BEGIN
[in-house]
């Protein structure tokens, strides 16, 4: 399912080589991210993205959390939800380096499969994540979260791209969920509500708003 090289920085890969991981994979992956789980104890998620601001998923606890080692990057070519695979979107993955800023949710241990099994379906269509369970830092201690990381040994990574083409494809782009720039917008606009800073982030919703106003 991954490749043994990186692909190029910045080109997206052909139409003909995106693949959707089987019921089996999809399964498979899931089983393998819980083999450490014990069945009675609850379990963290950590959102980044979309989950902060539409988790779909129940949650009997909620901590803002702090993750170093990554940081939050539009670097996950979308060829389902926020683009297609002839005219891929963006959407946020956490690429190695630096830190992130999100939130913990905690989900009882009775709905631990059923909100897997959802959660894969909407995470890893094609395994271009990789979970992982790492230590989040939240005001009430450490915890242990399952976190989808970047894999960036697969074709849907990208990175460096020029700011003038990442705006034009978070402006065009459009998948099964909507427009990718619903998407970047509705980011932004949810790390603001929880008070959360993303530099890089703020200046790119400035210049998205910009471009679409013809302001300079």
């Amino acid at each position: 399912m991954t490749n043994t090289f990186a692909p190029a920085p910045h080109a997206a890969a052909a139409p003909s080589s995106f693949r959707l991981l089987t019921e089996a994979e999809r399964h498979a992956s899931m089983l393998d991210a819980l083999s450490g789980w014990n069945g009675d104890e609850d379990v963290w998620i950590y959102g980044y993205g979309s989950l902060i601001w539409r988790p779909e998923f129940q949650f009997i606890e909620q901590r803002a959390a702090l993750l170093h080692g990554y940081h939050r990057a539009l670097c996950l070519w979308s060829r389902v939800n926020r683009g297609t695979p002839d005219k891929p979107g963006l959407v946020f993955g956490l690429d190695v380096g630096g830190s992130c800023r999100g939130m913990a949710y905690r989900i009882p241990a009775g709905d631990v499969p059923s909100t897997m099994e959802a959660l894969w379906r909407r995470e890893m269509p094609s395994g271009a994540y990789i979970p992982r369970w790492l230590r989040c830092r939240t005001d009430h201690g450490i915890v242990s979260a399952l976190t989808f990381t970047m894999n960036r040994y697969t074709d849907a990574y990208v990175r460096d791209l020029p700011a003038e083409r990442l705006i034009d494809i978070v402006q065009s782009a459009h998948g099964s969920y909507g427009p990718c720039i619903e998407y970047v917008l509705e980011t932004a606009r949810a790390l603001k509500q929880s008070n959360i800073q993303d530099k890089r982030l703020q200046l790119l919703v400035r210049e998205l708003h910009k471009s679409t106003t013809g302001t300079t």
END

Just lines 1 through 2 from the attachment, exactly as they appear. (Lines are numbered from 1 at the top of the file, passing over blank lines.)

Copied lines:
[in-house]
């Protein structure tokens, strides 16, 4: 399912080589991210993205959390939800380096499969994540979260791209969920509500708003 090289920085890969991981994979992956789980104890998620601001998923606890080692990057070519695979979107993955800023949710241990099994379906269509369970830092201690990381040994990574083409494809782009720039917008606009800073982030919703106003 991954490749043994990186692909190029910045080109997206052909139409003909995106693949959707089987019921089996999809399964498979899931089983393998819980083999450490014990069945009675609850379990963290950590959102980044979309989950902060539409988790779909129940949650009997909620901590803002702090993750170093990554940081939050539009670097996950979308060829389902926020683009297609002839005219891929963006959407946020956490690429190695630096830190992130999100939130913990905690989900009882009775709905631990059923909100897997959802959660894969909407995470890893094609395994271009990789979970992982790492230590989040939240005001009430450490915890242990399952976190989808970047894999960036697969074709849907990208990175460096020029700011003038990442705006034009978070402006065009459009998948099964909507427009990718619903998407970047509705980011932004949810790390603001929880008070959360993303530099890089703020200046790119400035210049998205910009471009679409013809302001300079």